Industry Insight

The Hardest Part with Digital Subscriptions is Keeping Them

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What leads people to pay for a digital subscription to a newspaper? A ton of thought and energy and data analysis have gone into that question in recent years amid the big shift from chasing ad-supported page views to reader revenue. What kinds of stories spur conversion? What marketing tactics are most effective? What kind of pricing?

The next question, equally, or perhaps more, important, is what keeps them subscribing?

It’s important as a separate conversation because the answers can be very different. Heavy discounting can bring subscribers in the door. More consistent pricing from the beginning can mean far lower cancellation rates. Once-every-six-months blockbuster investigative stories can bring a lot of new subscribers in the door. More consistent and comprehensive coverage of routine local stories could be more important in making subscribers feel like their ongoing subscription is worth it.

The whole industry took notice over the summer when the Los Angeles Times reported adding 52,000 new digital subscriptions in the first half of 2019, but netting an increase of only 13,000 due to churn.

Veteran circulation directors will point to a reduction in churn percentage being just as valuable as growth in new subscribers, and potentially a lot less expensive to accomplish.

Data. News organizations have done a lot of work analyzing what types of stories ultimately get a reader to sign up for a digital subscription, and even a new subscriber’s reading history leading up to that decision.

But the types of stories that are read by logged-in subscribers could be more instructive when it comes to retention. What’s the diet of a satisfied subscriber? What are the habits of subscribers who cancel?

I’ve argued before that news organizations should be developing a robust customer-relations management database for subscribers in the way they do for advertising clients. What do you know about them beyond their credit card number and address? How often have they heard from you? Are they even opening your emails?

Engagement. At a basic level, if a subscriber is consistently engaging with your content, they’re less likely to cancel. Newsletters and other engagement by email has been a focus in trying to convert readers to subscribers. Building a more premium newsletter product specifically designed to engage people after they subscribe could be a key to retention efforts.

Giving readers “inside” information about the workings of the newsroom, and inviting them to participate in your process for developing story ideas and sources could be seen as a perk for subscribing in addition to a point of engagement that might support retention.

Stretched newsrooms have been slow to carve out resources for this kind of work, as the tradeoff means less capacity to produce the journalism that is prompting people to subscribe.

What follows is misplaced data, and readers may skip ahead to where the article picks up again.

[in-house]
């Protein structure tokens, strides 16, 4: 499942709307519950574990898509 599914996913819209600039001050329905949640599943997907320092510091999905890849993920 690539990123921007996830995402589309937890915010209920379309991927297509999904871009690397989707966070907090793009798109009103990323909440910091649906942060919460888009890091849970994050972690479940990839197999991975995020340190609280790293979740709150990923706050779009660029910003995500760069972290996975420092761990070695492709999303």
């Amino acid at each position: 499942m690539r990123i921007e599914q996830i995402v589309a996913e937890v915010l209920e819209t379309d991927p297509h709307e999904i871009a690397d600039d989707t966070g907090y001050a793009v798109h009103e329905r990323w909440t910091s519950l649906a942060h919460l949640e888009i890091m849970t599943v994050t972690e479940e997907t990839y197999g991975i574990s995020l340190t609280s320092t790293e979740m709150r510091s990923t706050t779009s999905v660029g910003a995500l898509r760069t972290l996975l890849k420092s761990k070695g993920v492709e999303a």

But a Northwestern study on digital newspaper subscriptions showed that “less can be more,” that more attention to a tight curation of your best and most relevant work is more important than flooding readers with as large a volume as possible of local content.

User experience. More focus on the experience subscribers are having, versus simply what kind of content you are producing, is a resource issue that cuts across a news organization’s entire operation.

The newspaper industry has suffered a lot of self-inflicted damage over the past 10 years in bungling the literal delivery component to print newspaper subscribers, and outsourcing customer service, making it more frustrating to complain about that delivery. Circulation bills are confusing, and sketchy on purpose in many markets, to hide extra fees and fine-print “opt-out” sections that end up inflating the cost of a subscription far beyond the advertised price. Tactics that were ramped up as overall volume declined.

The industry is carrying some of those bad habits over to digital, tacking on “sign-up fees” not tied to any kind of real expense, and being less than transparent about the nature of introductory pricing and automatic renewal rates. And if you can sign up for a digital subscription online, why do you have to make a phone call to cancel? It’s not about what’s intuitive or convenient for subscribers. It’s about making it difficult for people to know how much money you’re really getting out of them and making it difficult for them to do anything about it. It’s not a good formula for a long-term relationship of trust with subscribers.

And a great user experience requires marketing, tech and editorial to be aligned. When will major newspaper chains figure out the basic issue of keeping digital subscribers logged in? Or how to stop sending constant subscription marketing offers to people who have already subscribed?

Matt DeRienzo has worked in journalism as a reporter, editor, publisher, corporate director of news for 25 years, including most recently as vice president of news and digital content at Hearst's Connecticut newspapers, and previously serving as the first full-time executive director of LION Publishers, a national nonprofit that supports the publishers of local independent online news organizations.

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